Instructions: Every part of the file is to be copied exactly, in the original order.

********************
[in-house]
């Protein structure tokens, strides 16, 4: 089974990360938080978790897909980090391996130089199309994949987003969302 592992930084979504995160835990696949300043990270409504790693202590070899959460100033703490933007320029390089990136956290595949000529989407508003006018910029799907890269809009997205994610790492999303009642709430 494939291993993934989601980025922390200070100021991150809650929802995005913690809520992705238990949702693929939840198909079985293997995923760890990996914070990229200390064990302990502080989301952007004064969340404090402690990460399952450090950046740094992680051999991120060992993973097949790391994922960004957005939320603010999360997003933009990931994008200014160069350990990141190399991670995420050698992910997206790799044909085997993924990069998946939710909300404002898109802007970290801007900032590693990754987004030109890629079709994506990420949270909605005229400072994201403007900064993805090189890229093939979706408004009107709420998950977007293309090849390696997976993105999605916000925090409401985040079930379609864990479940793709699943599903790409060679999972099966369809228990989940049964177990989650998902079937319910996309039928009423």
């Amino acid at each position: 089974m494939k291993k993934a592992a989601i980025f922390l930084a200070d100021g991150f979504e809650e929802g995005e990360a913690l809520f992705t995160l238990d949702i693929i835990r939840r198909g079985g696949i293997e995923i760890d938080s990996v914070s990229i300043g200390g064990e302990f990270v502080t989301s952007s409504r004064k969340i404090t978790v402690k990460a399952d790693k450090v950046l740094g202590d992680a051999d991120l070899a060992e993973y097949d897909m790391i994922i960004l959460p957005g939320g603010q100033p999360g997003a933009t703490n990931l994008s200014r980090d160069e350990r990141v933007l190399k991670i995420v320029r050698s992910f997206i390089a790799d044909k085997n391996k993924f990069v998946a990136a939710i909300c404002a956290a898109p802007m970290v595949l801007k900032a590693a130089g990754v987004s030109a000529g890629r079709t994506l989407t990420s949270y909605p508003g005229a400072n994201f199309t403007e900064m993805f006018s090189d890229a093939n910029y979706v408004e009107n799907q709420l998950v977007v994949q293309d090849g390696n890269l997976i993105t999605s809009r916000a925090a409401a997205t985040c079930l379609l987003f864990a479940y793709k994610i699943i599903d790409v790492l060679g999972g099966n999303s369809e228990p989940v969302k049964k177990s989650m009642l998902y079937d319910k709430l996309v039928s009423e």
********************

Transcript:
[in-house]
């Protein structure tokens, strides 16, 4: 089974990360938080978790897909980090391996130089199309994949987003969302 592992930084979504995160835990696949300043990270409504790693202590070899959460100033703490933007320029390089990136956290595949000529989407508003006018910029799907890269809009997205994610790492999303009642709430 494939291993993934989601980025922390200070100021991150809650929802995005913690809520992705238990949702693929939840198909079985293997995923760890990996914070990229200390064990302990502080989301952007004064969340404090402690990460399952450090950046740094992680051999991120060992993973097949790391994922960004957005939320603010999360997003933009990931994008200014160069350990990141190399991670995420050698992910997206790799044909085997993924990069998946939710909300404002898109802007970290801007900032590693990754987004030109890629079709994506990420949270909605005229400072994201403007900064993805090189890229093939979706408004009107709420998950977007293309090849390696997976993105999605916000925090409401985040079930379609864990479940793709699943599903790409060679999972099966369809228990989940049964177990989650998902079937319910996309039928009423």
């Amino acid at each position: 089974m494939k291993k993934a592992a989601i980025f922390l930084a200070d100021g991150f979504e809650e929802g995005e990360a913690l809520f992705t995160l238990d949702i693929i835990r939840r198909g079985g696949i293997e995923i760890d938080s990996v914070s990229i300043g200390g064990e302990f990270v502080t989301s952007s409504r004064k969340i404090t978790v402690k990460a399952d790693k450090v950046l740094g202590d992680a051999d991120l070899a060992e993973y097949d897909m790391i994922i960004l959460p957005g939320g603010q100033p999360g997003a933009t703490n990931l994008s200014r980090d160069e350990r990141v933007l190399k991670i995420v320029r050698s992910f997206i390089a790799d044909k085997n391996k993924f990069v998946a990136a939710i909300c404002a956290a898109p802007m970290v595949l801007k900032a590693a130089g990754v987004s030109a000529g890629r079709t994506l989407t990420s949270y909605p508003g005229a400072n994201f199309t403007e900064m993805f006018s090189d890229a093939n910029y979706v408004e009107n799907q709420l998950v977007v994949q293309d090849g390696n890269l997976i993105t999605s809009r916000a925090a409401a997205t985040c079930l379609l987003f864990a479940y793709k994610i699943i599903d790409v790492l060679g999972g099966n999303s369809e228990p989940v969302k049964k177990s989650m009642l998902y079937d319910k709430l996309v039928s009423e």